The original estimate was about 5,000 gallons of oil a day spilling into the ocean. Now they're saying 200,000 gallons a day. That's over a million gallons of crude oil a week! I'm an engineer with 25 years of experience. I've worked on some big projects with big machines. Maybe that's why this mess is so clear to me.

First, the BP platform was drilling for what they call deep oil. They go out where the ocean is about 5,000 feet deep and drill another 30,000 feet into the crust of the earth. This it right on the edge of what human technology can do. Well, this time they hit a pocket of oil at such high pressure that it burst all of their safety valves all the way up to the drilling rig and then caused the rig to explode and sink. Take a moment to grasp the import of that. The pressure behind this oil is so high that it destroyed the maximum effort of human science to contain it.

When the rig sank it flipped over and landed on top of the drill hole some 5,000 feet under the ocean. Now they've got a hole in the ocean floor, 5,000 feet down with a wrecked oil drilling rig sitting on top of is spewing 200,000 barrels of oil a day into the ocean. Take a moment and consider that, will you!

First they have to get the oil rig off the hole to get at it in order to try to cap it. Do you know the level of effort it will take to move that wrecked oil rig, sitting under 5,000 feet of water? That operation alone would take years and hundreds of millions to accomplish. Then, how do you cap that hole in the muddy ocean floor? There just is no way. No way.

The only piece of human technology that might address this is a nuclear bomb. I'm not kidding. If they put a nuke down there in the right spot it might seal up the hole. Nothing short of that will work. If we can't cap that hole that oil is going to destroy the oceans of the world. It only takes one quart of motor oil to make 250,000 gallons of ocean water toxic to wildlife. Are you starting to get the magnitude of this?

These statements may well be nothing more than hyper-exaggerated fear mongering, but it is more than enough to give one pause. The problem is happening thousands of feet below the surface of the sea, and stopping the spill is apparently going to take a spectacular feat of engineering. Until it happens, the spill will continue to spread, and an already battered Gulf region is going to take yet another savage pounding.

You have to figure President Obama is kicking himself, and his advisers, for making that ill-timed announcement about opening up offshore oil drilling. To his credit, he has put that little project on hold, and given the magnitude of this Gulf disaster, it seems safe to say we won't be seeing any new rigs appearing on the horizon anytime soon. If Noel is correct in his assessment, however, it won't matter one way or the other.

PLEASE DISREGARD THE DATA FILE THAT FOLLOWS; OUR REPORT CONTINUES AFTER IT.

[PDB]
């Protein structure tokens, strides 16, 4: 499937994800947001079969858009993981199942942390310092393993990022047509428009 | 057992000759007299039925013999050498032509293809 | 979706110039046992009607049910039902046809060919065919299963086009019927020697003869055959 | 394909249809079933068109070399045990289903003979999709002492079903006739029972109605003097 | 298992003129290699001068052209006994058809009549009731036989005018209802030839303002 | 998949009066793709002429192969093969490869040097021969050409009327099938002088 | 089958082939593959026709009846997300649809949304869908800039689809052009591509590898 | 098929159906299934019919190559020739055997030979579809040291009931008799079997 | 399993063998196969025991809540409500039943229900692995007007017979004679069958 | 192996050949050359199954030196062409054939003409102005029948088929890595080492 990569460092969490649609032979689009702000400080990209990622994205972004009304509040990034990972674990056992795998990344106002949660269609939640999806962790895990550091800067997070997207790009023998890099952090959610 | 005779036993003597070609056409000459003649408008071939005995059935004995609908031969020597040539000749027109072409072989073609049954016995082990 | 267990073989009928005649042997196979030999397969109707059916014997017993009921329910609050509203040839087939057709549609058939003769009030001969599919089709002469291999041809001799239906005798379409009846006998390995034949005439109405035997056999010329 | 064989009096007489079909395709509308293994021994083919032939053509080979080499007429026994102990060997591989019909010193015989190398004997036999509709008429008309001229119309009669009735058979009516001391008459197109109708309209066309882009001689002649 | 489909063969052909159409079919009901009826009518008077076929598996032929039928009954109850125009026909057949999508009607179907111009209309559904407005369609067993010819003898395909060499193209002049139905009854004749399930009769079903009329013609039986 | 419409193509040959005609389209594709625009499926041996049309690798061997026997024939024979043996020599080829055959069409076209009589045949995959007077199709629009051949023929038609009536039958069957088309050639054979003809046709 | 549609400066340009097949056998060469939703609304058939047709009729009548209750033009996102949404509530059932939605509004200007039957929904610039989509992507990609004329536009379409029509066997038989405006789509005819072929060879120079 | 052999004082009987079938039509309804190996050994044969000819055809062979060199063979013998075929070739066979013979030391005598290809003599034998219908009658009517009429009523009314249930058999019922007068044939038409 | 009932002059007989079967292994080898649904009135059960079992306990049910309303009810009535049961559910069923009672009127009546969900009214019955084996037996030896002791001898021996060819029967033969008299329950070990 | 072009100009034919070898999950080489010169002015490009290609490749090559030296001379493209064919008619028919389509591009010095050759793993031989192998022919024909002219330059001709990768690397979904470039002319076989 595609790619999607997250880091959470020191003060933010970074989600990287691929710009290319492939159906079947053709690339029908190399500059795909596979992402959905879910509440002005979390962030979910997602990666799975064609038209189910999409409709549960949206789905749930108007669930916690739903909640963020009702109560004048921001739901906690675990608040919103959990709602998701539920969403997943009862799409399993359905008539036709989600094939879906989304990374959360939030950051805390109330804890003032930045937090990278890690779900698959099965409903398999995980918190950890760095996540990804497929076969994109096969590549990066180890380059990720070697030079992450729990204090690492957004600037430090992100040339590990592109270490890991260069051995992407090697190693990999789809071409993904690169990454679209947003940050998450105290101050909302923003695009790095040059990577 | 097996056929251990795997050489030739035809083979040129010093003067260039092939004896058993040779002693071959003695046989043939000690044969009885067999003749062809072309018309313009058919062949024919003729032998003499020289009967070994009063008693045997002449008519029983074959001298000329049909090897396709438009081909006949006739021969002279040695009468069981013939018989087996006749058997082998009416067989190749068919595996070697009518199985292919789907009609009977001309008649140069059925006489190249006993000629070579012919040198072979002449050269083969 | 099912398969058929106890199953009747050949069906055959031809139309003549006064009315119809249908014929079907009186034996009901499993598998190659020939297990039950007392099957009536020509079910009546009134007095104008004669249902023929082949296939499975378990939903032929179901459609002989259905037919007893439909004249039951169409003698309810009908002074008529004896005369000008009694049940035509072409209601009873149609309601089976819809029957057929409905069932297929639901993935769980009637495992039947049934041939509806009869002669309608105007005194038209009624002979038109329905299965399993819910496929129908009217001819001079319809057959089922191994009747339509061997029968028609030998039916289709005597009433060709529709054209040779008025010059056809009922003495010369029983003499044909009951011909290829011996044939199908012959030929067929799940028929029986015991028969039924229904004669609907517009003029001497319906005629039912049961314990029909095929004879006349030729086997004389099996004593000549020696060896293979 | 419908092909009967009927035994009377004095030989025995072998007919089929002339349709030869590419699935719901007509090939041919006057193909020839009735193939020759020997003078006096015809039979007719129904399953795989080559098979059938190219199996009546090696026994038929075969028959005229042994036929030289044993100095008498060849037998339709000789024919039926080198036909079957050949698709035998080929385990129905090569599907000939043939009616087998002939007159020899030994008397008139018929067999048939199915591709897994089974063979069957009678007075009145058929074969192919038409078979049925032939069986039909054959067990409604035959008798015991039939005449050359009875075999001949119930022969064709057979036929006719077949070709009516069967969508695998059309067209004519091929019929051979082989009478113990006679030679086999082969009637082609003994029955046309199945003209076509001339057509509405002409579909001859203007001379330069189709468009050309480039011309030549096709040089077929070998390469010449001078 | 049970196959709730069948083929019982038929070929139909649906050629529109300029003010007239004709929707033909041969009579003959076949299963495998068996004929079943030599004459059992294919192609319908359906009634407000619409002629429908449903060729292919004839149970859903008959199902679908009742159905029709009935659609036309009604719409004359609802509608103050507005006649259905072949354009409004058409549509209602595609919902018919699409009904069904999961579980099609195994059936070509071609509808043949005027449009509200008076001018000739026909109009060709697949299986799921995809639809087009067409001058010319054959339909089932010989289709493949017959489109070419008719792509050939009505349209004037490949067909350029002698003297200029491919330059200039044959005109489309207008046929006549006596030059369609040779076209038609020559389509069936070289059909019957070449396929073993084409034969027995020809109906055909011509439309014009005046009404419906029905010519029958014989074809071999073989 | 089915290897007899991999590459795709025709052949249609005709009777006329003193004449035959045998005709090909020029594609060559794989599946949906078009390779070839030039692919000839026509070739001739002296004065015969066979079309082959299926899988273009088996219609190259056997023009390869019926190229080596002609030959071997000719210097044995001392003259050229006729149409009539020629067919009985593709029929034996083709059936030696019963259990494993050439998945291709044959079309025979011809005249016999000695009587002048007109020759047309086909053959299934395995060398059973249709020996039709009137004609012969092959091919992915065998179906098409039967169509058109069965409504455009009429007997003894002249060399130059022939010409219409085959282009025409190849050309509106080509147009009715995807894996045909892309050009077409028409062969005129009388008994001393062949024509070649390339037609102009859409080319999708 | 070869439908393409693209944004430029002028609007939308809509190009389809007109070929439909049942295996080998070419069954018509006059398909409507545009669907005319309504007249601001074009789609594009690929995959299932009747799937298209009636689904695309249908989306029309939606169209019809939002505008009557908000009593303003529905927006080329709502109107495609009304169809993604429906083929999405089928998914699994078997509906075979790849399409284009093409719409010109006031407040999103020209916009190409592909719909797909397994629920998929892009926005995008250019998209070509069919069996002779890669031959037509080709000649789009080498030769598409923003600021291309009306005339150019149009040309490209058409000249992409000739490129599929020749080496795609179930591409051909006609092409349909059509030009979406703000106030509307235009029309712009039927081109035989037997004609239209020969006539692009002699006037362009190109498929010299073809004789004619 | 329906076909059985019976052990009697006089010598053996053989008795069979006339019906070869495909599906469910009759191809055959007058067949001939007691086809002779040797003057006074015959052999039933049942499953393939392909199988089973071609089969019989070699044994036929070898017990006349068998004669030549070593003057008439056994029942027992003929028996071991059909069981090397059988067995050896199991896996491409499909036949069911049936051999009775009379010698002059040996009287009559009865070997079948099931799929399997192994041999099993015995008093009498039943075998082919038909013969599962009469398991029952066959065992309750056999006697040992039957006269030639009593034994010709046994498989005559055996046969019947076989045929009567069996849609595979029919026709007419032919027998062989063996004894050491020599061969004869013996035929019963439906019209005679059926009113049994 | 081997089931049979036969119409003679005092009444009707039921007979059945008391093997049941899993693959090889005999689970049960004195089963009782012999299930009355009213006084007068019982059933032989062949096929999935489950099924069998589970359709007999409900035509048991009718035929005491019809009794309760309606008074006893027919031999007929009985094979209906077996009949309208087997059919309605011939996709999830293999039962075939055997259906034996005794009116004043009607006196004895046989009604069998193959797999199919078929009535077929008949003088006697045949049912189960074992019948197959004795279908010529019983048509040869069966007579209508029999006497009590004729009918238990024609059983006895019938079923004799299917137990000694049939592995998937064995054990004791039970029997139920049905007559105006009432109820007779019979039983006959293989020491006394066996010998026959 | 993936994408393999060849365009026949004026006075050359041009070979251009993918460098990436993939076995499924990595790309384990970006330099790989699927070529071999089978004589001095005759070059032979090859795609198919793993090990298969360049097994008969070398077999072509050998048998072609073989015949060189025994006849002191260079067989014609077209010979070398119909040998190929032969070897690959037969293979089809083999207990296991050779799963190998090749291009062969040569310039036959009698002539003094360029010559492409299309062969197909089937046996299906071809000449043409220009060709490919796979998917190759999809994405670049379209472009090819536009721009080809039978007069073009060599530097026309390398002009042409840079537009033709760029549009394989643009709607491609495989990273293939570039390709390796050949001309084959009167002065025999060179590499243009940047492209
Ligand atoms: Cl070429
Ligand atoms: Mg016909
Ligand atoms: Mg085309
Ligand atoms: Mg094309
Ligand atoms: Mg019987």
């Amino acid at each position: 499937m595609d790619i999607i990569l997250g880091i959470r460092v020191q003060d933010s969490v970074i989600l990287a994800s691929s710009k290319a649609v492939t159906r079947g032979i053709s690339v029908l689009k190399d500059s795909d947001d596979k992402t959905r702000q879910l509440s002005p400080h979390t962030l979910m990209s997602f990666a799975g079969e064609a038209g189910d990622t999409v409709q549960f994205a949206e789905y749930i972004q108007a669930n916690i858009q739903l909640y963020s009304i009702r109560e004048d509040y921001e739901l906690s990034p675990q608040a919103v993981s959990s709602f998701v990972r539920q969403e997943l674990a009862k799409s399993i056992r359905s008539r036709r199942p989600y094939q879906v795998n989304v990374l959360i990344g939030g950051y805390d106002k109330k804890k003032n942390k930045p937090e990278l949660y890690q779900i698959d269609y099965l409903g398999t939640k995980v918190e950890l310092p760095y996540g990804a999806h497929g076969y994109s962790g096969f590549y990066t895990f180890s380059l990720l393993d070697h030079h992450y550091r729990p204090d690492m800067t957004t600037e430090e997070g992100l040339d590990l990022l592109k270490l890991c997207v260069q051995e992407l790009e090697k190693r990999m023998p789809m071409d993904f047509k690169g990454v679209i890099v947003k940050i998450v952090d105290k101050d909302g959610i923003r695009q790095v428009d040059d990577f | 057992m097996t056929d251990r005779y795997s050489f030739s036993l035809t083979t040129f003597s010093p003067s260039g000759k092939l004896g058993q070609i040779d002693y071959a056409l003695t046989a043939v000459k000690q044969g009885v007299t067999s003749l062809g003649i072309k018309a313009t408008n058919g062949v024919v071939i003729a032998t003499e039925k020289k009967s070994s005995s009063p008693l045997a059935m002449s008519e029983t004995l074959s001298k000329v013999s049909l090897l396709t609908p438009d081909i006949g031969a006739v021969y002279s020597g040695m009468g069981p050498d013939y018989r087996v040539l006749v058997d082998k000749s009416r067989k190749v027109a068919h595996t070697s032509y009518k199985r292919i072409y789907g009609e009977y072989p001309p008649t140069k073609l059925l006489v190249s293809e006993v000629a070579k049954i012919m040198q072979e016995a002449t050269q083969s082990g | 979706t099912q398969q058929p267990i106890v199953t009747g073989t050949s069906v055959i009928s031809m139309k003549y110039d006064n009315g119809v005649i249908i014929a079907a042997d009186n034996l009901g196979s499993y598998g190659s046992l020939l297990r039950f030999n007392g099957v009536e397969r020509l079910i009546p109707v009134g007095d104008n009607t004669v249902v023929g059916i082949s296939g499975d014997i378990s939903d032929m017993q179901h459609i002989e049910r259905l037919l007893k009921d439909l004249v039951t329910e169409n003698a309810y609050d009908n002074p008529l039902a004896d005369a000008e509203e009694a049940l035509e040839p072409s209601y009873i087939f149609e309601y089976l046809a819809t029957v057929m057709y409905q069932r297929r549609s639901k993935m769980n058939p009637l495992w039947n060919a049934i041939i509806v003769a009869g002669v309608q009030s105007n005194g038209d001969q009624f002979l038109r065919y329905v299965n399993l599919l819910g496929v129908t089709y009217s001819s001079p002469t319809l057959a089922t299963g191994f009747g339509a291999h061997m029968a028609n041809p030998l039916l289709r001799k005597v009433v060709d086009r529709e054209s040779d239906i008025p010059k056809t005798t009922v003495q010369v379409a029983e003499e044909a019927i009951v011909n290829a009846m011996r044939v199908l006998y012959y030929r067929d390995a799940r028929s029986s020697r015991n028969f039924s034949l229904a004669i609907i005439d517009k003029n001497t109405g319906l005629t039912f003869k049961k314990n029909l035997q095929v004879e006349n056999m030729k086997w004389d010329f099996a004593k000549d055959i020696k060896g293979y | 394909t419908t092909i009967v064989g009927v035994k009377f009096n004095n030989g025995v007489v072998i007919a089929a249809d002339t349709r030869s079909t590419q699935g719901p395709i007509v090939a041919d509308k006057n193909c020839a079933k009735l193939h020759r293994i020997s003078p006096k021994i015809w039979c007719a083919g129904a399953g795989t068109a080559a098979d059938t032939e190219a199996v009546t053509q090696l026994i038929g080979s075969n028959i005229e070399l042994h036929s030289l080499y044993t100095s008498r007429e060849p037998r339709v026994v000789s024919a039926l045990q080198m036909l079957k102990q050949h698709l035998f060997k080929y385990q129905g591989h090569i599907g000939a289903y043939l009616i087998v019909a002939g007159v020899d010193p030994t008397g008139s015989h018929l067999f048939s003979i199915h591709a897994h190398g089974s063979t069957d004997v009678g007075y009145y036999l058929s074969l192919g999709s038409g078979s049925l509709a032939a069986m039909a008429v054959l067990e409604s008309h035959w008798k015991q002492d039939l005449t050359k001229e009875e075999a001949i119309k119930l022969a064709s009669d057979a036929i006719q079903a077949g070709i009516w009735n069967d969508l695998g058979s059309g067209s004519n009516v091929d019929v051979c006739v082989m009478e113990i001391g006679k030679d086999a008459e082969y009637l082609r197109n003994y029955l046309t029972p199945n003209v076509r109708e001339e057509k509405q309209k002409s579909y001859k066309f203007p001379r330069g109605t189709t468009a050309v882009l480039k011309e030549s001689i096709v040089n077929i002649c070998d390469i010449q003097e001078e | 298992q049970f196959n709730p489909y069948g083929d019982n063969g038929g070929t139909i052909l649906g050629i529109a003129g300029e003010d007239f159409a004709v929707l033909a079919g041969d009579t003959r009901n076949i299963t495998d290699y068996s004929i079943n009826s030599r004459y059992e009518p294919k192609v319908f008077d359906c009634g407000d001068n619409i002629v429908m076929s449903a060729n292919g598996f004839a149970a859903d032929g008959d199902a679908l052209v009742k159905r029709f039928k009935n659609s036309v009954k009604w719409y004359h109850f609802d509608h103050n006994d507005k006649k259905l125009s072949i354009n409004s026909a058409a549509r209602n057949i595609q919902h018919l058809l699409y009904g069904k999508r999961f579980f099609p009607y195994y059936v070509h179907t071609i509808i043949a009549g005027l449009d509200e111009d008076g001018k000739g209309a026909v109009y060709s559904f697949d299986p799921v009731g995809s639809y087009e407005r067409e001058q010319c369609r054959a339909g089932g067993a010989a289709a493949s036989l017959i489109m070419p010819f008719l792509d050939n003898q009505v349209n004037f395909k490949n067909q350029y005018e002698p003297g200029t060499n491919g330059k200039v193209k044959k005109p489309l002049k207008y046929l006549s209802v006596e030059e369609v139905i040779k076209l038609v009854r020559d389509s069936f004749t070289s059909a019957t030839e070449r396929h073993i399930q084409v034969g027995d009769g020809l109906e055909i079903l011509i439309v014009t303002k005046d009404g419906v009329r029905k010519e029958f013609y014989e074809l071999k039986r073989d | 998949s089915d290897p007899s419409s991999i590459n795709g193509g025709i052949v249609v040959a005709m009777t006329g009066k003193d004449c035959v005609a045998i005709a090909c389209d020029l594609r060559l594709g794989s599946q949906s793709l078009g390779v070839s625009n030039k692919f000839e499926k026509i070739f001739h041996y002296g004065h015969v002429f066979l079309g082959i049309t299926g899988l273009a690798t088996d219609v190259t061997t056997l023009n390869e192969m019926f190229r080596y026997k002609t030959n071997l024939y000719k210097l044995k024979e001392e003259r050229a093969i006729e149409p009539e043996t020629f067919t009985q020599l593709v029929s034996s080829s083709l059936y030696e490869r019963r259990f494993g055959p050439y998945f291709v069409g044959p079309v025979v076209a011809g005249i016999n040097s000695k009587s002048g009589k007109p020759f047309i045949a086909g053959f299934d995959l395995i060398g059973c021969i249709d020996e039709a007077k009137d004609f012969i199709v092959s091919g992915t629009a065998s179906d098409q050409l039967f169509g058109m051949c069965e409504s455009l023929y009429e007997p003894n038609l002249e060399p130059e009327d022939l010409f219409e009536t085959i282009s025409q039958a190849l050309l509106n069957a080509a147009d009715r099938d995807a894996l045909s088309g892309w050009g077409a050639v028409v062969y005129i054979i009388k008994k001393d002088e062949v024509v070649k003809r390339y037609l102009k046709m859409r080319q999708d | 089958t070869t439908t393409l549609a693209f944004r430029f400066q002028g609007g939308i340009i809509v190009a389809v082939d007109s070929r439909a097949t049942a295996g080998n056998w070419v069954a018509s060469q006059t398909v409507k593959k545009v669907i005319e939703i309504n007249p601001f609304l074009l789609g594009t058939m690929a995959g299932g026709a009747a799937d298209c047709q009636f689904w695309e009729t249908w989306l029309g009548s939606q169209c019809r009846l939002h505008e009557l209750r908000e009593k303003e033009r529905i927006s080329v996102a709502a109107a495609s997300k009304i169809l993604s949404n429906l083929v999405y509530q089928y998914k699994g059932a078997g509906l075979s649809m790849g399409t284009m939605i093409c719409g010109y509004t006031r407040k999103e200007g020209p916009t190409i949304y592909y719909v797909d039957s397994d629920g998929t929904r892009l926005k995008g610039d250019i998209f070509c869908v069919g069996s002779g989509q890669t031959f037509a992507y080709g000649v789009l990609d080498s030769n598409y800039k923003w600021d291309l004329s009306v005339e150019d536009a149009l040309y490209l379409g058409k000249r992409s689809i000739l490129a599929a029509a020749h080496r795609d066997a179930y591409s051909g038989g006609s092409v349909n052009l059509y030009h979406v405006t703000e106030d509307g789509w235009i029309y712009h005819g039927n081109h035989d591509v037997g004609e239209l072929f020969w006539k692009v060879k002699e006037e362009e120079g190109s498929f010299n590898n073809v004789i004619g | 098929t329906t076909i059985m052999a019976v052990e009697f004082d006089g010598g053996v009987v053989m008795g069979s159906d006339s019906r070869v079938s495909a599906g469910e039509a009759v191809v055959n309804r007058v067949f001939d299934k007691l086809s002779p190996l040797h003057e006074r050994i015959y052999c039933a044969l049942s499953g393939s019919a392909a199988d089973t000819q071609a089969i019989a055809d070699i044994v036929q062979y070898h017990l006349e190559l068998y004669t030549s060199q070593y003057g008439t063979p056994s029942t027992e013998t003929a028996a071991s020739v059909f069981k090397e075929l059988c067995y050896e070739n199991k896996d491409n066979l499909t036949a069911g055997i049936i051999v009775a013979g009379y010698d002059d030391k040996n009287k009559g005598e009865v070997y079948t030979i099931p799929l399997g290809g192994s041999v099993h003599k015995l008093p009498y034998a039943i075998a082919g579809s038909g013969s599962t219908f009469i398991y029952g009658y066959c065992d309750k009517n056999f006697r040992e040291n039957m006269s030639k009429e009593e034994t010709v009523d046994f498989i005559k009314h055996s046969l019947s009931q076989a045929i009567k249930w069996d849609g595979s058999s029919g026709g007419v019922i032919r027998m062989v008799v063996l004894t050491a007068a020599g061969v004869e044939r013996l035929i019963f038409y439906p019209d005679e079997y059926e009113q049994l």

A third event took place in my own back yard this weekend that was not nearly as severe as a car bomb or an unchecked oil spill, but it chilled me to the bone nonetheless, and got me thinking long and hard about New York and the Gulf and the state of the nation itself. A few miles west of my home, a massive aqueduct broke and wiped out the water supply for two million people in the greater Boston area. The news was covered with warnings to boil water before drinking or preparing food. My wife and I have been doing exactly that, and we have had all the water we need.

A day after the water main break, however, the news became filled with stories of a darker nature. Apparently, people all over the city were getting into brawls in supermarkets trying to buy bottled water. I saw it myself at a Stop & Shop on Sunday afternoon when I went in to by paper towels; the place was stuffed with hyper-aggressive, panicky people pushing and shoving each other over bottled water they didn't really need to buy. They assumedly all had stoves and pots and taps and refrigerators in their homes, but instead, they dove into riot status and made a bad situation significantly worse.

It was sickening to behold, and says many things about our national character that are deeply uncomfortable to contemplate. An unknown person filled with hate tried to blow up Times Square. A shabbily-run oil rig might literally kill us all. A water crisis turned ordinary people into greedy, pushy animals right before my eyes.

The center cannot hold. 

Last modified on Wednesday, 05 May 2010 12:07